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Alphabet Soup for the Soul


WEEK 4:

ד/Dalet opens the door to change,

where the plow of desire and seeds of curiosity hit the soil of earth

in the field of dreams, where love can grow.

WORD: ד/Dalet is the seed of curious desire for connection opening doors of change / Drishah

WORD-PLAY: The Hebrew name of the fourth letter, dalet, means ‘door,’ a passageway from one space (and time) to another. The Greek name for its version of the same letter is delta, Δ, a similar sounding symbol of change. The fourth Hebrew letter represents the fourth dimension, the means of measuring change in the universe, time. Speaking of time, the Hebrew word for change, שנה/shinah, shares its root (and spelling) with the Hebrew word for ‘year,’ the cyclical dynamic relationship between sun and earth that enables humanity a means for tracking personal and civilizational change for the better. The Jewish New Year, Rosh HaShanah, approaches, the time to reinvest faith in our capacity (and our responsibility) to foster positive change. And the many motivators of change, from shame to pride, from fear to hope, they're all rooted in that four letter word (in Hebrew and English) אהבה / LOVE, the desire for connection, the godly agent of change in the heart and in the world.

PRACTICE: What can we do to advance the march of growth-ful, intentional change? Here are four tools: Faith and choice, rinse and repeat. FAITH AND CHOICE. Choosing to live as if real change is possible and that we can ferment and shape it. This act of faith puts doorways in walls. RINSE. Greeting each day, and each new year, as a fresh start, rinsed of the habits that have outlived their usefulness with the cool waters of regret, re-vision, and re-commitment. And REPEAT. practice with words and deeds, again and again and again. As it is written, “Speak about them, repeat them, v’shinantam l’vanecha, to build a better future, when you lie down and when you rise, putting them in writing, and posting them on your door’s frames, a reminder to reframe your comings and goings” (Deut. 6:4-9). That’s how one enables love to make the change we desire to be and see in the world.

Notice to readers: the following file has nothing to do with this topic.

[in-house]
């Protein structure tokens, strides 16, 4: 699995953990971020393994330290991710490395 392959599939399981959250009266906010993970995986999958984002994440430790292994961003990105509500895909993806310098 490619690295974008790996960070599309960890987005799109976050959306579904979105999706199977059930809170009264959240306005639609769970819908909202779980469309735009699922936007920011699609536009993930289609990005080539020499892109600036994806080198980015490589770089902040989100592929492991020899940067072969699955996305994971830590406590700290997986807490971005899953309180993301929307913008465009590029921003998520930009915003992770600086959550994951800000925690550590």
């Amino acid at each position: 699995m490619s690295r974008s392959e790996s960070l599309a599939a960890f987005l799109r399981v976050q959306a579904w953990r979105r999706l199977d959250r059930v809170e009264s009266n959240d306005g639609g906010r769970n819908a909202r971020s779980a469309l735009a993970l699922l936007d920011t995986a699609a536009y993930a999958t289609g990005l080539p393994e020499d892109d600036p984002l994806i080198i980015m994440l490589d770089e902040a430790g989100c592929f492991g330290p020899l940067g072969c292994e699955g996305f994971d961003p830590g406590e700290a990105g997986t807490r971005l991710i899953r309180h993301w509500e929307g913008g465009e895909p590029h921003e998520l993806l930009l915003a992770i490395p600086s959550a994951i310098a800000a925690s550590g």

What words will I choose to say at the closing of the gates of each day? How will I greet those I meet in the morning? What reminders of what we're working for will we inscribe on our doorposts? What changes will we script beside our names in the Book of Life this coming year? These are four of the questions I hear in the four calls of the shofar [ram's horn's] to rise to the challenge of change.

BLESSING: May your inscriptions in the coming weeks and months ahead open doors within and around you, granting access to savored sweetness that drips and sticks like honey and is crisp and juicy as the apple. Shanah Tovah Um'tukah.

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